Even though it hurts, you respect someone that can dump you right to your face. So, for me the classiest thing someone can do is give me a call, but I understand that that can be time consuming, especially if you’re seeing tons of people.  So email works to…. like, two lines would be wonderful!  “Sorry, it’s taken me so long to get back to you Chris, it’s been quite a challenge putting this one together.  Just want you to know that we’re going another way on this one.  Thanks for coming in!” There…You can pass that around the next time all the Artistic Directors get together for their annual BBQ in Jasper and just swap out the name.   

For me, if you’re taking the time to call or email…no explanation needed.  You went with someone else.  End of story.  I think (and this is for the youngsters) we as actors need to put ourselves in your shoes.  You have a show to cast and you need to cast who you need to cast in order to tell the story in the best possible way you know how. I think any reasonable person would understand that.  

With timing…I’d say if it’s taking an inordinate amount of time to cast the show, like over two months…fire me an email! Let me know that your still considering me, and if not…let me go.  I’ll be fine.  I’ll go work on the rigs, maybe even get a one man show out of it.  

CB’s Question #2: Speaking of all this…Why is it that we sometimes never hear from AD’s?  Should we be  contacting you? If so, how long should we be waiting before we do?   And if I happen to see you at the grocery store a couple weeks after an audition is it ok to bring it up?  I guess it differs from person to person and how well you know them but what do you appreciate in these awkward situations?

 

VP: Dear Chris: Your point about contacting people who were up for a role but didn’t get cast is so well taken. I can’t believe that theatres don’t let you know. And you have reminded me that I owe an actor an update. It is taking me a very long time to cast something (granted, it’s something that is a very long ways away), and I should let him know he’s still in the running.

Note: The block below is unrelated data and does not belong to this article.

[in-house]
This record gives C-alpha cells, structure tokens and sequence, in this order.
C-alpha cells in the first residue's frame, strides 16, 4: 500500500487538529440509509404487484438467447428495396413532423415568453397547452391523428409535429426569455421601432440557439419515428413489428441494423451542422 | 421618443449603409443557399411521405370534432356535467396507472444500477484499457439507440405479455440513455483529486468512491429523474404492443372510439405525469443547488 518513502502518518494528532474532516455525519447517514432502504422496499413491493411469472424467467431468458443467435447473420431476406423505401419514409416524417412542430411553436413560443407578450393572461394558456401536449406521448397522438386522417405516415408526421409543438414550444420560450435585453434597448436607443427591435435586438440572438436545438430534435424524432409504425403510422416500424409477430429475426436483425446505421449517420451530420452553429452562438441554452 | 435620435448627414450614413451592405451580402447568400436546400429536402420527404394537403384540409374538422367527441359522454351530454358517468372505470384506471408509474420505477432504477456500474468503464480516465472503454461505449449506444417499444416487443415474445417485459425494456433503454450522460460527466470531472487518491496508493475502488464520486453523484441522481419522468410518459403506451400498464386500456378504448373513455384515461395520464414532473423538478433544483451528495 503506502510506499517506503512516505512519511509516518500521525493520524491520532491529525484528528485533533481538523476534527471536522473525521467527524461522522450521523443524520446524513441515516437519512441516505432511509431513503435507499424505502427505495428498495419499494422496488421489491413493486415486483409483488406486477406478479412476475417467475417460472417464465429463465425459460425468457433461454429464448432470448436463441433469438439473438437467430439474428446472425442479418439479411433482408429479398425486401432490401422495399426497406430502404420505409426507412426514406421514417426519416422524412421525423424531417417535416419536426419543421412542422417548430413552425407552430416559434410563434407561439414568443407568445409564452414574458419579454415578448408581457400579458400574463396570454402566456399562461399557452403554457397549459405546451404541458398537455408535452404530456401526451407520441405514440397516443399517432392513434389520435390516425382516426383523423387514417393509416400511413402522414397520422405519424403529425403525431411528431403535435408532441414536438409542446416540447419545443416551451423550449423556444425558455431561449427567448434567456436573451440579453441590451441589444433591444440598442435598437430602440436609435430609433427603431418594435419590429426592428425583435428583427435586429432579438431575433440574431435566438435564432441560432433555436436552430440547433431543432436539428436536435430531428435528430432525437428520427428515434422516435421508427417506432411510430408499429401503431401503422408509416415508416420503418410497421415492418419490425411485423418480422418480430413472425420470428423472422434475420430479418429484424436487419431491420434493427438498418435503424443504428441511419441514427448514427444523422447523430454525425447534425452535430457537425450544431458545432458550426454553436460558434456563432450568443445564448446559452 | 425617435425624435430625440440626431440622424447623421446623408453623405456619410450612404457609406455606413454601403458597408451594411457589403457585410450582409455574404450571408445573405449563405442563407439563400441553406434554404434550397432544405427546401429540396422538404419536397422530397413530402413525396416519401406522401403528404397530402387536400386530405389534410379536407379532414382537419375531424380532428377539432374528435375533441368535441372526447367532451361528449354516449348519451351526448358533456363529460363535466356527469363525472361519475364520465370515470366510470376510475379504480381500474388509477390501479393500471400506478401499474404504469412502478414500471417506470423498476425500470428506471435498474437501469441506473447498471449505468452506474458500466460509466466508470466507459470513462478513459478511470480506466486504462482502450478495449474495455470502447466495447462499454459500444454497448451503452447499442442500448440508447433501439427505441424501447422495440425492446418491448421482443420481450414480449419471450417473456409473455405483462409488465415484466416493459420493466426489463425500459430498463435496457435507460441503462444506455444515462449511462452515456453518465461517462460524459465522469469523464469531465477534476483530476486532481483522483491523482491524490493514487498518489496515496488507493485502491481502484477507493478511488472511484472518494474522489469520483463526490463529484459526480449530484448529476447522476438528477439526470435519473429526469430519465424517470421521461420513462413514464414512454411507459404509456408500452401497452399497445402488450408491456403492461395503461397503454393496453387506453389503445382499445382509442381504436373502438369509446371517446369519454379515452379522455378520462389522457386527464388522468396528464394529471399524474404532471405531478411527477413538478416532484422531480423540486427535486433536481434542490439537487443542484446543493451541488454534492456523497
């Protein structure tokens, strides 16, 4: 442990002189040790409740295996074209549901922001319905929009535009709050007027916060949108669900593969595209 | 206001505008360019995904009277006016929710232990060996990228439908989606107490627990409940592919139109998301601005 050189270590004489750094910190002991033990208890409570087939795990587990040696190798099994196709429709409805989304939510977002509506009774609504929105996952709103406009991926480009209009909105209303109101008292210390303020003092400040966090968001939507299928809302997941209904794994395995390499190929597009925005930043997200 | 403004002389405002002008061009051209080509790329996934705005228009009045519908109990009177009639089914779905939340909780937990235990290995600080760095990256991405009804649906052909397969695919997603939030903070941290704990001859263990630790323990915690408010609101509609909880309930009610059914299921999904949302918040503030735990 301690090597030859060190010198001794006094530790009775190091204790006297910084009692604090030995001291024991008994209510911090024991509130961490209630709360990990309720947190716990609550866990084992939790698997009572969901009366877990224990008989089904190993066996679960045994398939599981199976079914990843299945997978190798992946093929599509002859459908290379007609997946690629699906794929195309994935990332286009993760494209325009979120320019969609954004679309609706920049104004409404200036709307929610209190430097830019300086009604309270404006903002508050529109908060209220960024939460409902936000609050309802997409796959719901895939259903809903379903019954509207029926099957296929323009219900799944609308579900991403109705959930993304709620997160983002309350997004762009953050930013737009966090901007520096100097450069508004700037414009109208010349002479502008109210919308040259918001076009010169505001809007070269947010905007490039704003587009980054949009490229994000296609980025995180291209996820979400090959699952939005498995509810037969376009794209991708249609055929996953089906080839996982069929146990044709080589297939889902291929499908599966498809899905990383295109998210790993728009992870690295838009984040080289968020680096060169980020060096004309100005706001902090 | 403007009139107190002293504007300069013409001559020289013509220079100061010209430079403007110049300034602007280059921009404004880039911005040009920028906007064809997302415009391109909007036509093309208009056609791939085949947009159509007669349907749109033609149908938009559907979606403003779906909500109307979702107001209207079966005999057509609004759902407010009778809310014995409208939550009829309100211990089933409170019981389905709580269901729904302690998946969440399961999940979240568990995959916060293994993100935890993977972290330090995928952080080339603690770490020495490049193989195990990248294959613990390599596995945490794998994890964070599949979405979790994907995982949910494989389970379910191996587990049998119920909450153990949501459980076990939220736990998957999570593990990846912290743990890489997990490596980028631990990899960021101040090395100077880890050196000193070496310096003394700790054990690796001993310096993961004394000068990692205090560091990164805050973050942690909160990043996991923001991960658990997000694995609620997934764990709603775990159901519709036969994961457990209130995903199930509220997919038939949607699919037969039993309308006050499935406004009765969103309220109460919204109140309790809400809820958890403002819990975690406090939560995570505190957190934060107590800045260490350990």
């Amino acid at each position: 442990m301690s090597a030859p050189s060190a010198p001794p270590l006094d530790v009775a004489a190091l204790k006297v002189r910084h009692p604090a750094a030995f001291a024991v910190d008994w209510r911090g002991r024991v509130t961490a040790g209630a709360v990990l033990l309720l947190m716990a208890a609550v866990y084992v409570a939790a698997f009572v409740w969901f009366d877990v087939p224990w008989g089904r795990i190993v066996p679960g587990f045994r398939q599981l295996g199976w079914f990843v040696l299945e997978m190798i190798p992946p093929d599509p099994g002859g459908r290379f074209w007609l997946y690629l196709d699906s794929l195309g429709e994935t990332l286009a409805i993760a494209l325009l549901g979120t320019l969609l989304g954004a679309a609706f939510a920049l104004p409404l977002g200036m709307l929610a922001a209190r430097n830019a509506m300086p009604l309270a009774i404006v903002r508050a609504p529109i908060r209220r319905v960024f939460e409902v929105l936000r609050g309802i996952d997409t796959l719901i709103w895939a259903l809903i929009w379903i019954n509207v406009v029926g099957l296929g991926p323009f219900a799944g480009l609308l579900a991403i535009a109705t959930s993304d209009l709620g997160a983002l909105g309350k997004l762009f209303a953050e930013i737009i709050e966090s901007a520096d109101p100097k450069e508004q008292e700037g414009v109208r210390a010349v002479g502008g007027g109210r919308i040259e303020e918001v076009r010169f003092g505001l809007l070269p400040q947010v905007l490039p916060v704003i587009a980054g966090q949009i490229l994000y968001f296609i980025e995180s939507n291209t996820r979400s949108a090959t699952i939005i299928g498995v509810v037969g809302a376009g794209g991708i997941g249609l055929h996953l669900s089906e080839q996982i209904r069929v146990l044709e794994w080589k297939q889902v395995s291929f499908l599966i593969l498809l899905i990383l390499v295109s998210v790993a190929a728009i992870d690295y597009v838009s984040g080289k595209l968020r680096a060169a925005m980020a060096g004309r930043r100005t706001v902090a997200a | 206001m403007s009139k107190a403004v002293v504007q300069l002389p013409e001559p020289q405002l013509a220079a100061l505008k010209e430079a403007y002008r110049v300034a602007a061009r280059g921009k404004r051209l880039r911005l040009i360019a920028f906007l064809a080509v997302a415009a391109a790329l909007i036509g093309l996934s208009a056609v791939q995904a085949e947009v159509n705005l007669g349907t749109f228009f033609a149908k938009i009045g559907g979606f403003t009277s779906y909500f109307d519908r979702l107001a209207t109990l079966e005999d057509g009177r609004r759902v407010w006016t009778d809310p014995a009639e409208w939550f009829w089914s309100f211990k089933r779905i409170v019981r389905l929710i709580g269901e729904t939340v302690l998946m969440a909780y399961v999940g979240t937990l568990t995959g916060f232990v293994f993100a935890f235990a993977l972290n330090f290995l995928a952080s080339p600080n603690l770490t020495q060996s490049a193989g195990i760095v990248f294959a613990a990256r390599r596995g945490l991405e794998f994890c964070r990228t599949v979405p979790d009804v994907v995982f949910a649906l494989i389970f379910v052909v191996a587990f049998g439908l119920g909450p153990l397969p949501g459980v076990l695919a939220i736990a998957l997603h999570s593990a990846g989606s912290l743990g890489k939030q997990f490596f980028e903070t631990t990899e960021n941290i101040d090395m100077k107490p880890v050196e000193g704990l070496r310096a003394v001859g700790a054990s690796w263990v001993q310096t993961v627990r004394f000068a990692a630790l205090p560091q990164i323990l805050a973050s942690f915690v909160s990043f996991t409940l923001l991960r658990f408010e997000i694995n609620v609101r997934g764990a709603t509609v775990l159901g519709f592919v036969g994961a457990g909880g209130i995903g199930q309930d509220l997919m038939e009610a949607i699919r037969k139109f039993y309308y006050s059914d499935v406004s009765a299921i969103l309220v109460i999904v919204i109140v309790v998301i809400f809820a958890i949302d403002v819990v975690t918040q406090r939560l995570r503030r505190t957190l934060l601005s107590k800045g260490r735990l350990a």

Now, your question: contacting AD’s. It is a good idea and eminently professional to contact AD’s if you would like to work at their theatre. Do it yearly, say, around casting time, or when you are traveling through town. 

In writing

It is my very strong preference that you contact me in writing rather than on the phone, because I hate the phone and always feel horribly startled when it rings. If it’s someone who wants something from me it is even worse. I think the phone is one of modern life’s worst inventions – it interrupts concentration and hijacks the moment. I personally am glad to see the return to a society based around written correspondence, with texting, tweeting etc. Way more civilized. However I know some of my colleagues live on the phone. I still can’t think they’d want to get a call from someone asking for work, but you never know, so all I can say is try to get to know people and reach out to them in the way that seems best. 

I think email is best, or you can do the old fashioned thing and send a card. I always feel bad at the expense when people send cards. But some actors like the personal touch. Do whatever suits you. But if you do send a card, don’t forget to include your contact information including email. I can’t count the number of lovely cards we receive that we don’t know what to do with because they contain no contact info. We vaguely attach them to the person’s file and then when it comes time to contact that person we swear because we don’t have the most recent info. Then we facebook them or use Casting Workbook or something.